Kapila Vatsyayan: An Icon Scholars Of Indian Culture Look Up To

Kapila Vatsyayan: An Icon Scholars Of Indian  Culture Look Up ToKapila Vatsyayan.
Snapshot
  • Kapila Vatsyayan leaves behind an unmatched legacy, and may her contributions inspire generations of Indian scholars.

With the demise of Kapila Vatsyayan, an important living link in a lineage in the domain of Indian cultural studies, has passed into eternity. That lineage had been nurtured in the past by remarkable personalities such as Ananda Coomaraswamy, Rabindranath Tagore and Stella Kramrisch.

She belongs to a school of thought that is deeply rooted in India’s culture and spirituality — and it has been exploring the phenomena of life around and within through a framework that is ancient, holistic and transcends time.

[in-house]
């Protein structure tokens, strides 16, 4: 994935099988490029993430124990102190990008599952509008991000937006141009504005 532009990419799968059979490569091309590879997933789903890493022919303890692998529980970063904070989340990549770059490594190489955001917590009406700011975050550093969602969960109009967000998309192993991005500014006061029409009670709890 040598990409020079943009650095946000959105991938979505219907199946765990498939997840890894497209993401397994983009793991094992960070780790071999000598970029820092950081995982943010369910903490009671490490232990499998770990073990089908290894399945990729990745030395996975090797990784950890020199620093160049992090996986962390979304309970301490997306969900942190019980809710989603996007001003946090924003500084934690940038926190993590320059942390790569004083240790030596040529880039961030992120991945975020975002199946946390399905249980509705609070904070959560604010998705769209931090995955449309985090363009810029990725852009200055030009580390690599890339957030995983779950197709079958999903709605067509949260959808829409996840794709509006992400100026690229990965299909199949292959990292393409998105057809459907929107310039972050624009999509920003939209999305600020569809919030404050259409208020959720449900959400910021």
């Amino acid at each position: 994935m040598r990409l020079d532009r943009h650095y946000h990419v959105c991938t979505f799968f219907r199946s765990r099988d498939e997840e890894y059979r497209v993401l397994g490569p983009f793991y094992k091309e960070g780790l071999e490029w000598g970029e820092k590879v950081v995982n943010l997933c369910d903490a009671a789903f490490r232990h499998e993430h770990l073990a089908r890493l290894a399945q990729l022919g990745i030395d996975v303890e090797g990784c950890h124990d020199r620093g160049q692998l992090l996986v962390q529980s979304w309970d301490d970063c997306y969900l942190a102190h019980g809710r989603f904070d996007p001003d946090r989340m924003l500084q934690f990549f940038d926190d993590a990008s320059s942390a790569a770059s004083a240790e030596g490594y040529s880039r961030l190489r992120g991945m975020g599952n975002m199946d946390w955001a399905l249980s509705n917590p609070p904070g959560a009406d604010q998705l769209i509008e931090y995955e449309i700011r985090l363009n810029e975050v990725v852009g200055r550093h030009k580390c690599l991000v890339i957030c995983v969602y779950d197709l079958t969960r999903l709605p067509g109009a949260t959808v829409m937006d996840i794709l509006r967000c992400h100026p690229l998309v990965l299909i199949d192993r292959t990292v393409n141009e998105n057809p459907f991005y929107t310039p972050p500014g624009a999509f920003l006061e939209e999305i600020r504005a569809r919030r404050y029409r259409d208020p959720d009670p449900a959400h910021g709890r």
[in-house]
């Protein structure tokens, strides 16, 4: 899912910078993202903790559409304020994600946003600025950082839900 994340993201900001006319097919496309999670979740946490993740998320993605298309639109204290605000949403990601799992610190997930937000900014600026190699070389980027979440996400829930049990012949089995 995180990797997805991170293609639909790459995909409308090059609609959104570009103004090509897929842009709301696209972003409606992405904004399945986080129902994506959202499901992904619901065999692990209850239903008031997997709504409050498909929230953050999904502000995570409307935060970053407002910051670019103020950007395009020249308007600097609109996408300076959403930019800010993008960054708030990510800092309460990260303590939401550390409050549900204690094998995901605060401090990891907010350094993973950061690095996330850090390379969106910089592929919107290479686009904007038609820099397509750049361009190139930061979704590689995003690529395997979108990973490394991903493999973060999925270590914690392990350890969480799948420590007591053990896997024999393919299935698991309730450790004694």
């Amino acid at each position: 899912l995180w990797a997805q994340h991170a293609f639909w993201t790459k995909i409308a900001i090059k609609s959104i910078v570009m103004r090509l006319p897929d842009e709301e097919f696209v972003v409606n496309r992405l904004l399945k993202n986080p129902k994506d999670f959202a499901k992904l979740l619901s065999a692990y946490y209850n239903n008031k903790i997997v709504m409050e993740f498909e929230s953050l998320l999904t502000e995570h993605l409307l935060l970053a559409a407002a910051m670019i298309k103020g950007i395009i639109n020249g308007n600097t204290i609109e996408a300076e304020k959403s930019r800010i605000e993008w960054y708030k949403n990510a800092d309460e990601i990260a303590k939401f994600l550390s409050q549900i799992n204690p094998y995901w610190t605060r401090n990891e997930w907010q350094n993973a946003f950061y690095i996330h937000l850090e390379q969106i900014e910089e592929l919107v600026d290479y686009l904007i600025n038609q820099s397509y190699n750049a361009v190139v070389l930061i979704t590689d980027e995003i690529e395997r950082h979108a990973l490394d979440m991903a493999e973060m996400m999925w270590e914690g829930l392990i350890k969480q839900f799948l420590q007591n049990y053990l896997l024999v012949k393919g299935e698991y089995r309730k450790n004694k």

She was close to the Nehru dynasty — particularly Indira Gandhi and Rajiv Gandhi. But that proximity was put to good use in the service of India's cultural history — she served as the founding director of Indira Gandhi National Centre for the Arts (IGNCA).

One should remember that her very active decades coincided with the Nehruvian-Marxist takeover of every domain of humanities including traditional and tribal art forms.

In the Indian context, the approach has at its core the conflict between the so-called Aryan and non-Aryan, the Brahminical and the non-Brahminical, the Vedic versus the tribal, Sanskrit culture versus the folk culture etc.

The school of thought which Kapila Vatsyayan represented, stands diametrically opposite to such a conflict-oriented paradigm. It is based on the reality of lived Hindu experience in the highest sense of the term.

Consider for example the way she views the dynamics of India’s performing arts. In the introduction to her work Traditional Indian Theatre: Multiple Streams, she says: